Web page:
Women bishops vote: Church of England 'resembles sect'
- 22 November 2012
- From the section UK Politics
The Church of England's decision to reject the introduction of women bishops makes it look like "a sect", a senior Church representative has said.
Conservative MP Sir Tony Baldry, the Second Church Estates Commissioner, said he was frustrated by the actions of a blocking minority in the synod.
Tory backbencher Eleanor Laing argued that the Church's "position as the established church must be called into question" as a result of the vote.
Sir Tony said this was a "good point".
There was "overwhelming support" among members of the Church of England for the introduction of women bishops, he told MPs in response to an urgent question tabled by Labour MP Diana Johnson.
'Impossible to explain'
Sir Tony, as Second Church Estates Commissioner, is responsible for taking questions in Parliament on Church matters and steering Church legislation through the Commons.
He noted that "94% of the bishops who voted on Tuesday voted in support of the measure, as did 77% of the House of Clergy; even in the House of Laity, 64% were in favour".
He blamed a "handful of votes amongst the laity" for the failure to secure the requisite two-thirds majority in each house of the tricameral legislative body.
"It is impossible for me to explain to parliamentary colleagues how a measure that has had the support of 42 out of the 44 dioceses failed to pass in general synod," Sir Tony said, questioning whether the election process to the House of Laity was "sufficiently representative".
Sir Tony offered to convene a meeting between concerned MPs and the incoming Archbishop of Canterbury, the Right Reverend Justin Welby.
Contrary to reports, new legislation on the subject could be introduced before 2015, he said.
"What the rules prevent is the same measure being reconsidered by general Synod without a special procedure," he explained.
"It is perfectly possible for a different and amended measure to consecrate women bishops to be considered by general Synod."
Ms Johnson said it was vital that the Church "is led by the very best, not just those who happen to be male".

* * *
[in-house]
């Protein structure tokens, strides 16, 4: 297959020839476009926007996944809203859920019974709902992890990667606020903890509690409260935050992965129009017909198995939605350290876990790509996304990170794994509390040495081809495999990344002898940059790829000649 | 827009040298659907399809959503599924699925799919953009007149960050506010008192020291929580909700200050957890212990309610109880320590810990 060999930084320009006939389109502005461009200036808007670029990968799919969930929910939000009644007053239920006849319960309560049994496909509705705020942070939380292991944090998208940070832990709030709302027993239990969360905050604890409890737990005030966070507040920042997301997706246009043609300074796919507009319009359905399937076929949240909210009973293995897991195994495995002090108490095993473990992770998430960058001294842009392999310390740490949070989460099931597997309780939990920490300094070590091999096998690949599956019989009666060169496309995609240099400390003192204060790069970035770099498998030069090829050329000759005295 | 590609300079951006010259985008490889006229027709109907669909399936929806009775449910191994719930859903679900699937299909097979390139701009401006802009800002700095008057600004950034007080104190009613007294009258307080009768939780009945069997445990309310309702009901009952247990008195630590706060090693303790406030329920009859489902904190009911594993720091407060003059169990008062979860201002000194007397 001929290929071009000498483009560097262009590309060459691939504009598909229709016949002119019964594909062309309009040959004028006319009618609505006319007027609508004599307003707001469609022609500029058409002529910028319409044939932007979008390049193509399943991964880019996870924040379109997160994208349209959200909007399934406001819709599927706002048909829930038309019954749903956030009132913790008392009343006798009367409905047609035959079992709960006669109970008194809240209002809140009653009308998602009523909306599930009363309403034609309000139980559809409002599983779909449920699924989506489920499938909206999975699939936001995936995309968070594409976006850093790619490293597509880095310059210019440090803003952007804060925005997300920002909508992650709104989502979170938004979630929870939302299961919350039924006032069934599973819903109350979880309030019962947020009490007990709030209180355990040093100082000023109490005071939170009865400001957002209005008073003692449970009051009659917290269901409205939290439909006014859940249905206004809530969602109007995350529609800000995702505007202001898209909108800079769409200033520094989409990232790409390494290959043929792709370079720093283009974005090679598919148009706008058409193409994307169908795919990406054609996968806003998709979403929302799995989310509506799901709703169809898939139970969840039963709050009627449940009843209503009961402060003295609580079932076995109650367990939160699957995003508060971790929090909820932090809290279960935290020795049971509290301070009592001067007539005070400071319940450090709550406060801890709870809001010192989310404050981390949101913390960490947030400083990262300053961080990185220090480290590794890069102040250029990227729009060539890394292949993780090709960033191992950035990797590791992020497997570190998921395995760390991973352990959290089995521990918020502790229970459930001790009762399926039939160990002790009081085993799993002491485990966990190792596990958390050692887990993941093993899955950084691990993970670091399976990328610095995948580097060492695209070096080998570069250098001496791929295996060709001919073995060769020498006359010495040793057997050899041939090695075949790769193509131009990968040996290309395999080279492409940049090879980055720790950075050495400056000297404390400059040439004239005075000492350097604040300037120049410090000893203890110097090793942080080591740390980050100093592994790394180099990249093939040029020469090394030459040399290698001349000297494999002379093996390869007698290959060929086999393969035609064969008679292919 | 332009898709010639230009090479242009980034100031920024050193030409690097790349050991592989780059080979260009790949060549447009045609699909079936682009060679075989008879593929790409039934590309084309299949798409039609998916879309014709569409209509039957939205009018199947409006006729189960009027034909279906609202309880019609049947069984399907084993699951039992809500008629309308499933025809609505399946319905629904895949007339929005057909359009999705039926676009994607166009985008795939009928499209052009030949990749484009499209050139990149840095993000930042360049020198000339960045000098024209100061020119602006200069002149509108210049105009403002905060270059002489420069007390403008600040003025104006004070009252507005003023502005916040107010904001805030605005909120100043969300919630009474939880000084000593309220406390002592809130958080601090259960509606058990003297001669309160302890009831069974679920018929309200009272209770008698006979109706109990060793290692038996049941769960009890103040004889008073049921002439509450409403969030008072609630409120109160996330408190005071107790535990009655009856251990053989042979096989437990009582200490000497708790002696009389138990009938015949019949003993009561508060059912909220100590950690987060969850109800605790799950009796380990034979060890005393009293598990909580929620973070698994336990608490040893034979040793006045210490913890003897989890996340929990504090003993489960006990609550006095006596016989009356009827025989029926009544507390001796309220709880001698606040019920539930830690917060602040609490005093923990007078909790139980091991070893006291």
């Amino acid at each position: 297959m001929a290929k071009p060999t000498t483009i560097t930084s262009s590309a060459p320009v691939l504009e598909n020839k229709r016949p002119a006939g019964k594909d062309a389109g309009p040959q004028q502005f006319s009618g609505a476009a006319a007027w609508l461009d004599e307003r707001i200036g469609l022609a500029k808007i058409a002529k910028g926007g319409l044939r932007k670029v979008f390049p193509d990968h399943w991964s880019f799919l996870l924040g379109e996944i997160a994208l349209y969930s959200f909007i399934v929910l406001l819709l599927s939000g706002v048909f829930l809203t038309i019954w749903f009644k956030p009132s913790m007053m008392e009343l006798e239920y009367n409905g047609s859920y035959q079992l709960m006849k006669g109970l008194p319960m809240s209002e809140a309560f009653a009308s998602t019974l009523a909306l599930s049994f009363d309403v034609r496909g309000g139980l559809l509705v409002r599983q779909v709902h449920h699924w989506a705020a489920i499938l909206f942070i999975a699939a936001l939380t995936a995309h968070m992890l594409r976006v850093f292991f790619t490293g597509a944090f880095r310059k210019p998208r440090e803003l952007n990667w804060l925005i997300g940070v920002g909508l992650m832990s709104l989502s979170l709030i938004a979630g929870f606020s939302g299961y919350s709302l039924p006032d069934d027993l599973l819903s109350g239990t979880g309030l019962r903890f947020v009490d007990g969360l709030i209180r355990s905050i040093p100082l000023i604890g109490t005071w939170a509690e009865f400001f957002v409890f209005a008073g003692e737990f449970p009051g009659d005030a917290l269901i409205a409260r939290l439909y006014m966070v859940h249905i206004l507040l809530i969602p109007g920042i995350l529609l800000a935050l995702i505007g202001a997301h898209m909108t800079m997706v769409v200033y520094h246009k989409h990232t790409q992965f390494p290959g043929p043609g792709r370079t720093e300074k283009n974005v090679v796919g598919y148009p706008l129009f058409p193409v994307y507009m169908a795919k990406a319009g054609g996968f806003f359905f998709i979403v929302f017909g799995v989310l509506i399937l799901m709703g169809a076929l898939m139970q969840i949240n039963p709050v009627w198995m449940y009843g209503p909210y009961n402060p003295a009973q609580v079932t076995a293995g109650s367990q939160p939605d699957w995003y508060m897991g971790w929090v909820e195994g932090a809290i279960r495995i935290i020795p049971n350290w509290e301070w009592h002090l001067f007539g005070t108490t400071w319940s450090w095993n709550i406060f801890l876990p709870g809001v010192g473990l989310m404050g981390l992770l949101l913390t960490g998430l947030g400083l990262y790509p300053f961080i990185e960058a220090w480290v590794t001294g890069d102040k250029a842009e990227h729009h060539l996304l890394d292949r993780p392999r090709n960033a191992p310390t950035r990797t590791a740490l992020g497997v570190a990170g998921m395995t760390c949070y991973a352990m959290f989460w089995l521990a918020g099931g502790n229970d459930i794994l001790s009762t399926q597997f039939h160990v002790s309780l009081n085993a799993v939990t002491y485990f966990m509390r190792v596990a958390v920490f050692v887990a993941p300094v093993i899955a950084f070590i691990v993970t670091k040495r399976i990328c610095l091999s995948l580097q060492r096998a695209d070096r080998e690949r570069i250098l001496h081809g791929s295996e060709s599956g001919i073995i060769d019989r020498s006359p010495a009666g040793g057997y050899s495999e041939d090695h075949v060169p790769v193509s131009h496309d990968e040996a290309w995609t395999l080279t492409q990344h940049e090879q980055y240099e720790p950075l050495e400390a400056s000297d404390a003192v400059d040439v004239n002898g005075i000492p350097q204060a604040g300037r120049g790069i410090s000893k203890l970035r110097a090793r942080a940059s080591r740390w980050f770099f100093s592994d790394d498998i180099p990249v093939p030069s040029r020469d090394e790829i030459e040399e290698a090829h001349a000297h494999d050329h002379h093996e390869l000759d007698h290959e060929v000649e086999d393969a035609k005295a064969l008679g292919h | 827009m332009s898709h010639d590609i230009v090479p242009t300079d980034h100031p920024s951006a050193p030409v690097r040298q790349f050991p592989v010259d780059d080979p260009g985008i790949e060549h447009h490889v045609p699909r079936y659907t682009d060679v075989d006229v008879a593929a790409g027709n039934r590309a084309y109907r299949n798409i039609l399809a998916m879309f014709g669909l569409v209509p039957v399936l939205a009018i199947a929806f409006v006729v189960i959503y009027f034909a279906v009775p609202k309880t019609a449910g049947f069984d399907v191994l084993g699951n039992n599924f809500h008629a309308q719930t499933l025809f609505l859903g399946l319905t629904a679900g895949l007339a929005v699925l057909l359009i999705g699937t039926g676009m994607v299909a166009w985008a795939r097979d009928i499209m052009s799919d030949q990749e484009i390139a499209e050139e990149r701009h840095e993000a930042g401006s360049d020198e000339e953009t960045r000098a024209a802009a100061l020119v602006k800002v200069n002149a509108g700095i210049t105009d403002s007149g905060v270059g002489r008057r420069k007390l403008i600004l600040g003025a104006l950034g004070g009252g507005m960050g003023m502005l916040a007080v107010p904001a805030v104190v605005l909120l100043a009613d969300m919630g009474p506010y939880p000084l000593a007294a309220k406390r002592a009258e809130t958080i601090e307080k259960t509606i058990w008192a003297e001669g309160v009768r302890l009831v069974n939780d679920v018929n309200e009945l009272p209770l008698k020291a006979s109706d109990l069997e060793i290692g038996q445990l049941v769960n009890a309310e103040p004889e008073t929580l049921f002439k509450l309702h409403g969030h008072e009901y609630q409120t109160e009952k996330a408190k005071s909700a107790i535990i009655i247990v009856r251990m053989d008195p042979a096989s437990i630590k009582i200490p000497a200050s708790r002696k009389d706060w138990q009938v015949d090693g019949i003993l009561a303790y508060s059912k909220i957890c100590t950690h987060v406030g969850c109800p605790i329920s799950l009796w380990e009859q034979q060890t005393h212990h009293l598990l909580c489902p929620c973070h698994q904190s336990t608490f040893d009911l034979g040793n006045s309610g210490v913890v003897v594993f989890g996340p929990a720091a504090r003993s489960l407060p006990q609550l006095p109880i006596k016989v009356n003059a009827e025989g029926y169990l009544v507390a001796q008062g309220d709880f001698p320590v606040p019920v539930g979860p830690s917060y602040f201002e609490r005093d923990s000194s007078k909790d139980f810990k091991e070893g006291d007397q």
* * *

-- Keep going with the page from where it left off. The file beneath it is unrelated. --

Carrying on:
"There should be no stained-glass ceiling for women in our church," she told MPs.
"The Church of England now stands to be left behind by the society it seeks to serve, looking outdated, irrelevant, and frankly eccentric by this decision.
"A broad church is being held to ransom by a few narrow minds."
Ms Laing added: "When the decision-making body of the established church deliberately sets itself against the general principles of the society which it represents then its position as the established church must be called into question."
This was "a perfectly good point", Sir Tony replied.
"What has happened as a consequence of the decision by general synod is the Church of England no longer looks like a national church, it simply looks like a sect like any other sect," he continued.
"If the Church of England wants to be a national church, then it has to reflect the values of the nation."
But he was more critical of a proposal by Labour's Chris Bryant, who called on the prime minister to bring in "a moratorium on male bishops until there could also be women bishops".
"No nomination without feminisation," he declared.
Sir Tony replied: "Of course, we could have done that if the prime minister still had control over the appointment of bishops."
Former PM Gordon Brown, the second commissioner replied, had "without any proper consultation renounced the ability of Downing Street to have any influence" over appointments.